Jim Hightower's Rolling Thunder Down Home Democracy Tour drew 5,000 people to Chicago's Union Park June 15 for workshops on food, agriculture and democracy, speeches by the likes of Studs Terkel and Patch Adams, and music from artists such as Grammy Award-winning singer Erykah Badu.
For the most part, John Nichols wrote for the Madison Capital Times, supporters of the 2000 campaigns of Democrat Al Gore and Green Ralph Nader put old arguments behind them and focused on the task of beating Republican George Bush in 2004, but there was no consensus on who the best standard-bearer for progressives would be. Some promoted US Rep. Dennis Kucinich, D-Ohio, chair of the Congressional Progressive Caucus. Stickers were distributed by a group that wants to draft Hightower (see www.drafthightower.com), arguing that only Hightower &emdash; a former Texas agriculture commissioner with a long history of battling the Bush family &emdash; understands how to undo the popular president with a populist appeal. Their slogan: "Fight Texans With Texans!"
Hightower promoted Jesse Jackson Jr., who like Hightower said he is not running, but the hometown crowd cheered Jackson's rousing speech that proposed constitutional amendments guaranteeing equal rights for women, access to health care and education and &emdash; in the light of the contested 2000 presidential election result &emdash; the right to vote and have that vote counted.
FBI: KILLER ANTHRAX FRESH. Scientists have determined that anthrax powder sent through the mail last fall to news media and Senate Democrats was made no more than two years before it was sent, the New York Times reported. The new finding has concerned investigators, who say it indicates that whoever sent the anthrax, which killed five people, could make more and strike again. As the FBI has failed to close in on a suspect, the Times reported, "amateur sleuths and self-appointed experts have rushed in to fill the void and draw conclusions ..." Barbara Hatch Rosenberg of the Federation of American Scientists was not named, but she has been the FBI's most prominent critic, saying in a letter posted at www.fas.org/bwc/news/anthraxreport.htm that at least since December the FBI has known that the perpetrator of the anthrax attacks is American with evident connection to the US biodefense program. She met quietly with Senate staff members on June 18, Salon.com reported.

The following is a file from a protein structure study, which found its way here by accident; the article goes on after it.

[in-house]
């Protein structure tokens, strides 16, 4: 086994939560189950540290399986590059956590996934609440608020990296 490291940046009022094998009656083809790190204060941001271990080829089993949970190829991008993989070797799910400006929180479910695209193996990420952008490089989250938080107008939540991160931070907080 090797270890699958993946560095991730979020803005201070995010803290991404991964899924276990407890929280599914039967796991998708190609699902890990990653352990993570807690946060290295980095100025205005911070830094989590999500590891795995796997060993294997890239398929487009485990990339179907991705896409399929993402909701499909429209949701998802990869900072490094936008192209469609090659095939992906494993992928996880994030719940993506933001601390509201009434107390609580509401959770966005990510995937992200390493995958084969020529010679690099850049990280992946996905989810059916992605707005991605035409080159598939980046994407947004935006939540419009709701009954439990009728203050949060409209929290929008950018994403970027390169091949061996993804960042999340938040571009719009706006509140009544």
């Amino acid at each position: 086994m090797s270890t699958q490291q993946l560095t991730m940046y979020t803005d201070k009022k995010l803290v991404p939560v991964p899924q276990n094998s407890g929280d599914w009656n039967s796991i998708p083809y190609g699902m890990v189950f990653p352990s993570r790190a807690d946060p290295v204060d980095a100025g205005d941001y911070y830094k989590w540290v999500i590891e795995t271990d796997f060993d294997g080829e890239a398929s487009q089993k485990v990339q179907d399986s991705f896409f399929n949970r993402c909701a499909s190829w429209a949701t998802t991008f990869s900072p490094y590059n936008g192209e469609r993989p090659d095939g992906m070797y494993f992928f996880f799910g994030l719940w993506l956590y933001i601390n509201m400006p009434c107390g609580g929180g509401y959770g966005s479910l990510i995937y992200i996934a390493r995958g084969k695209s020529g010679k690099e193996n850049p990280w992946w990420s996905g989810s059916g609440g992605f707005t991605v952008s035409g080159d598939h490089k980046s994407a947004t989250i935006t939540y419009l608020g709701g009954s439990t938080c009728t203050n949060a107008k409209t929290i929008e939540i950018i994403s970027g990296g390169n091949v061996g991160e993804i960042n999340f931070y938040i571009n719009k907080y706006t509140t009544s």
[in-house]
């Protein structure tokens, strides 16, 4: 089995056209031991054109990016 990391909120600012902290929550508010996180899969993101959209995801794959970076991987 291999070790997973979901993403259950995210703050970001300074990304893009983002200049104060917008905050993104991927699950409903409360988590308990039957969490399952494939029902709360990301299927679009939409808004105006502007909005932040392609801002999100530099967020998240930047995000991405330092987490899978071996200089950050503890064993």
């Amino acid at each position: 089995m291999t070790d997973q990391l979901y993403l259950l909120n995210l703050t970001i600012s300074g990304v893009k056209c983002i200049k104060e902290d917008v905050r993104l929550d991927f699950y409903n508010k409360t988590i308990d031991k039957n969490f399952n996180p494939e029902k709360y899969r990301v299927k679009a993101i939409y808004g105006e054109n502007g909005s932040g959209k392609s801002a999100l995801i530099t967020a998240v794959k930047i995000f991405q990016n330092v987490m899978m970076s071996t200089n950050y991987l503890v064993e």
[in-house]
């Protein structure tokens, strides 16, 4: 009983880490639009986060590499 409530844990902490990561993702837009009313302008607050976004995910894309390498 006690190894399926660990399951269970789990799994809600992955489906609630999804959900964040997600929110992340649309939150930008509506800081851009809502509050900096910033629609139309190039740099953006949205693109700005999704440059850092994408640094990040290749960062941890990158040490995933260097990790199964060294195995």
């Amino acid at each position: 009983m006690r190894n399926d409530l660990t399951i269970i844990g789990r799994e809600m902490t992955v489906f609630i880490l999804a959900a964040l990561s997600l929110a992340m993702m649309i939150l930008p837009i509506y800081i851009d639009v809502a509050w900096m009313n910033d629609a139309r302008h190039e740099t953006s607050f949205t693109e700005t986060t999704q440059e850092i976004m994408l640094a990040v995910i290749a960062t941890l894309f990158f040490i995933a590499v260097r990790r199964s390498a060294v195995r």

D'S DEAL ON JUDICIAL NOMINEES. Democratic Senate leaders have reached a deal to confirm more than a dozen judges in return for a Democratic nominee to the Federal Communications Commission, Roll Call magazine reported June 20. Senate Republicans expect 14 pending judicial nominations to be confirmed in exchange for the confirmation of Jonathan Adelstein, an aide to Majority Leader Tom Daschle who has been recommended to fill an FCC spot. Lott had blocked Adelstein in retaliation for the Judiciary Committee's rejection of his longtime friend, former segregationist US District Judge Charles Pickering of Mississippi, to a circuit court seat. The 14 judges getting the green light include five nominees to the circuit courts, the most controversial being US District Judge D. Brooks Smith. Sensing opportunity to gain more lifetime right-wing judicial appointments in exchange for short-term regulatory minority commissioners, Sen. Mitch McConnell (R-Ky.) said he will block confirmation of Ellen Weintraub, a lawyer at the firm that represents Daschle's political action committees, to the Federal Election Commission until there is more movement on judicial nominees, Roll Call noted.